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EMAILED ON January 3, 2019 BY Conor Grant

For the first time in 26 years, mainlanders can top their toast with Hawaiian avocados

Brunch will taste a little different in the Pacific Northwest this year: In December, Seattle became the first mainland city to receive a shipment of Hawaiian ‘Sharwil’ variety avocados since 1992.

Now that the USDA’s controversial crackdown on Hawaiian avocados has finally ended, the Aloha State can barely keep up with America’s appetite for avocados.

California finally Hass some competition

Since avocados only grow in Mediterranean climates, the world’s largest producers are mostly tropical countries: Mexico commands 45% of the global market, followed by the Dominican Republic, Peru, and Colombia.

But America is the world’s 8th-largest avo grower thanks to the 3 states tropical enough to produce the fatty fruits: California, Florida, and Hawaii.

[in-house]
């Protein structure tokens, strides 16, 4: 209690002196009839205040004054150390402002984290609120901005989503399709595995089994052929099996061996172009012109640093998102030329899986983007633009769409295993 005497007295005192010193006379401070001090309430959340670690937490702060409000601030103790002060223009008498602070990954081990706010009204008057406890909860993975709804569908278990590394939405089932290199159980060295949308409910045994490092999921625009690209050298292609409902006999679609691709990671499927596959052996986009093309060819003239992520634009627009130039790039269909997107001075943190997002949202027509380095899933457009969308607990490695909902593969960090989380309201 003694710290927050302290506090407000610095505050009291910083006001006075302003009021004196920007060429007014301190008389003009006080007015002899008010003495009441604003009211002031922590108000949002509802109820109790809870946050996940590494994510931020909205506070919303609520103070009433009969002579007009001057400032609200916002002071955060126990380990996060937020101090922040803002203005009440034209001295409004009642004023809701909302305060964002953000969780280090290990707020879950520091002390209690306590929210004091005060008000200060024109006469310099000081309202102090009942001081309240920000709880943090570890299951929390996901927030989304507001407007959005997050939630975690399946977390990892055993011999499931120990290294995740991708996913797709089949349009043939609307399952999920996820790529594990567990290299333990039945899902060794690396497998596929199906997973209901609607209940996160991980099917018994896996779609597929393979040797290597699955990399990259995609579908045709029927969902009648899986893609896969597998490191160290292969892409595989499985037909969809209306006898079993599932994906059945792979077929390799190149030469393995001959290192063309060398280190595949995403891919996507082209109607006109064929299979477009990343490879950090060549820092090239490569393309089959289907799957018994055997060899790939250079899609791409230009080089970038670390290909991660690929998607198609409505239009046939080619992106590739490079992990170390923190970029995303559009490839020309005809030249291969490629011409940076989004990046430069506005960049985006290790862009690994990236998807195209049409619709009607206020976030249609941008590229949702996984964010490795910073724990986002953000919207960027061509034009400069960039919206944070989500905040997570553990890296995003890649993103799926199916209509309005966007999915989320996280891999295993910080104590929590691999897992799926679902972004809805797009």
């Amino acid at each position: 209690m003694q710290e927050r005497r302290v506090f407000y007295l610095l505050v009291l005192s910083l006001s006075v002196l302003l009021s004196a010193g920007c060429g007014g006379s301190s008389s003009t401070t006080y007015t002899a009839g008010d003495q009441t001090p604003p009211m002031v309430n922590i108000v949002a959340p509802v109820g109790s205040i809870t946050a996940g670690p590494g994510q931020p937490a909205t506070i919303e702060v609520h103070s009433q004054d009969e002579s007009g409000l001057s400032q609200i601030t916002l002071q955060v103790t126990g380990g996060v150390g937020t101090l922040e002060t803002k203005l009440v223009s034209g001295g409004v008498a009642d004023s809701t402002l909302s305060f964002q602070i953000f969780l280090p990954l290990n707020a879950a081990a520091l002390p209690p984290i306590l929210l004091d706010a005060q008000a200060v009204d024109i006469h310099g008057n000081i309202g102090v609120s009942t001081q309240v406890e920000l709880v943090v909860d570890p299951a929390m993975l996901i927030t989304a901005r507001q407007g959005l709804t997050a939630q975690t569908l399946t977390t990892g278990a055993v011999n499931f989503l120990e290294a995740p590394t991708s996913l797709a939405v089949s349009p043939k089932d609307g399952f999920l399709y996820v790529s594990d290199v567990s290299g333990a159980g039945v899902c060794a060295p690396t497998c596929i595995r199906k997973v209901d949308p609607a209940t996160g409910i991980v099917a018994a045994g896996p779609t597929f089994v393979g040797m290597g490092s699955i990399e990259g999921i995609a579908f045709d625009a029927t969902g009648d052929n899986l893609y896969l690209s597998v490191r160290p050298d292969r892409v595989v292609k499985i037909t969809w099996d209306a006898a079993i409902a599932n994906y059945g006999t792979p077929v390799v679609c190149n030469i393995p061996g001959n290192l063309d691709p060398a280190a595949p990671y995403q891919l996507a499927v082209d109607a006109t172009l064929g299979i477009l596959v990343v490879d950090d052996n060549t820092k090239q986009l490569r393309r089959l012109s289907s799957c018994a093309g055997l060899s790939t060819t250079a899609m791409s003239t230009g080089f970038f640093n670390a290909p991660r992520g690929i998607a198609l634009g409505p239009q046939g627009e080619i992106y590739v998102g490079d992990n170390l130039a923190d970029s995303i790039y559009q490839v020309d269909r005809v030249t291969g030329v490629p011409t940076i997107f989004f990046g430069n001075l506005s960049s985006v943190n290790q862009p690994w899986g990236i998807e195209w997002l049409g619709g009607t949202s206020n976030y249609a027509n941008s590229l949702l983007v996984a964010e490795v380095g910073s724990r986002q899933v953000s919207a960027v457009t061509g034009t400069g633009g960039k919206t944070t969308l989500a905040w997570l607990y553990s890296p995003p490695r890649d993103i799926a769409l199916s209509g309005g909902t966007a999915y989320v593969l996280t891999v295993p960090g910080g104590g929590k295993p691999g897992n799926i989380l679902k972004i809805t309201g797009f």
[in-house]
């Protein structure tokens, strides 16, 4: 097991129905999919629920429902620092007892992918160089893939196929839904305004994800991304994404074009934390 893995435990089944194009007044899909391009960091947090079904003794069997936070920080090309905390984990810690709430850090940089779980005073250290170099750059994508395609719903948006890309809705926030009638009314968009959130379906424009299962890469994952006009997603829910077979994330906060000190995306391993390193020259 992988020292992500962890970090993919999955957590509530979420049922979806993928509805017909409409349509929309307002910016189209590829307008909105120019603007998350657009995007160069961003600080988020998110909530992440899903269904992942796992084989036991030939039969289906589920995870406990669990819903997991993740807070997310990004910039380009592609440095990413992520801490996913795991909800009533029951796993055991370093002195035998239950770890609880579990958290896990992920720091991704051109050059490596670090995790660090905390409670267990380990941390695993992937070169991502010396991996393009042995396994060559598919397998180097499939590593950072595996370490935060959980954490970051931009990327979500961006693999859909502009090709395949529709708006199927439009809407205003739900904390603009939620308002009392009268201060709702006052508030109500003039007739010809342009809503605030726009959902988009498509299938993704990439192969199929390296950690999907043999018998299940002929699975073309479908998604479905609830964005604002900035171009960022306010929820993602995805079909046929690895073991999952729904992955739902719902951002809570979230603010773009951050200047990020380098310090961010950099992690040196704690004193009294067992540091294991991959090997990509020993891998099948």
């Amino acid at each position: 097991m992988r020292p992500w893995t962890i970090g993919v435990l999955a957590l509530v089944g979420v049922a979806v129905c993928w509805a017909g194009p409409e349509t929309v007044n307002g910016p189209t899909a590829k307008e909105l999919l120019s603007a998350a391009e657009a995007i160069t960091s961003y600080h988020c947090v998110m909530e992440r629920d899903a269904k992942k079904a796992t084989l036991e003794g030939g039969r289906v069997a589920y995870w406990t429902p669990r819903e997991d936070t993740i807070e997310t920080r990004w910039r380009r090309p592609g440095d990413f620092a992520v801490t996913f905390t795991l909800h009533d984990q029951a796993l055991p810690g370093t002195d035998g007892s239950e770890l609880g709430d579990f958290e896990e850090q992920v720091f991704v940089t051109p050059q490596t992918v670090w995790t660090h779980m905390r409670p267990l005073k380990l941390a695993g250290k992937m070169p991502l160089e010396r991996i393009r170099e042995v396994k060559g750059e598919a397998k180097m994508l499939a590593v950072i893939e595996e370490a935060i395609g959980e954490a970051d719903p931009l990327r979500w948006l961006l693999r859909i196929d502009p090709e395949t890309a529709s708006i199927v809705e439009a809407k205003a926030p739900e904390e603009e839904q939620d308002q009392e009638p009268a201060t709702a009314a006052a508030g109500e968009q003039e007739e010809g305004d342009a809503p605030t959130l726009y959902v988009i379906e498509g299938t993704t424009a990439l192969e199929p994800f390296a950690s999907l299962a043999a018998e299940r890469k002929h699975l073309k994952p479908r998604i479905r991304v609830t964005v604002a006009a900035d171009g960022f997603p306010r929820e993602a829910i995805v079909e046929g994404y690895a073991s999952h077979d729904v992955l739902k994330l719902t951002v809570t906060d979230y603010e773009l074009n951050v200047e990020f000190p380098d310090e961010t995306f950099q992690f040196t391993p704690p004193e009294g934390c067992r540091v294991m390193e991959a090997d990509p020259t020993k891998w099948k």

California grows 88% of avos and Florida delivers 11.6% while Hawaii accounts for less than 1%. Now, avo equilibrium could soon shift.

The bumpy history of Sharwil avocados

After Hawaiian avocados were first shipped to Alaska in 1987, they enjoyed 5 years of guacamole greatness in the continental US. 

But in 1992, the pit hit the fan, when an invasive fruit fly was discovered in a Hawaiian shipping facility. Since then, the USDA has prohibited Hawaiian producers from exporting avocados unless treated with pesticides.

Since pesticides would have spoiled Sharwils’ sweet taste, Hawaii stopped shipping them — but growers never gave up on their holy guacamole. In 2013, Hawaiian farmers and politicians finally proved Sharwils were safe, planting the seed for a reversal of USDA policy.

Hawaiian production can’t ripen fast enough

Even though Hawaii’s ‘no fly’ order has finally been eliminated, 2 decades of deflated demand have caused Hawaiian avocado production to dwindle. 

Today, Hawaii has only one avocado packing facility, and weekly 3k-pound deliveries to Seattle are already straining the state’s shipping capacity.

But the US avocado market is huge ($392m annually), and Hawaiian growers expect to eventually ramp up production to more than 5k pounds of avos per acre.

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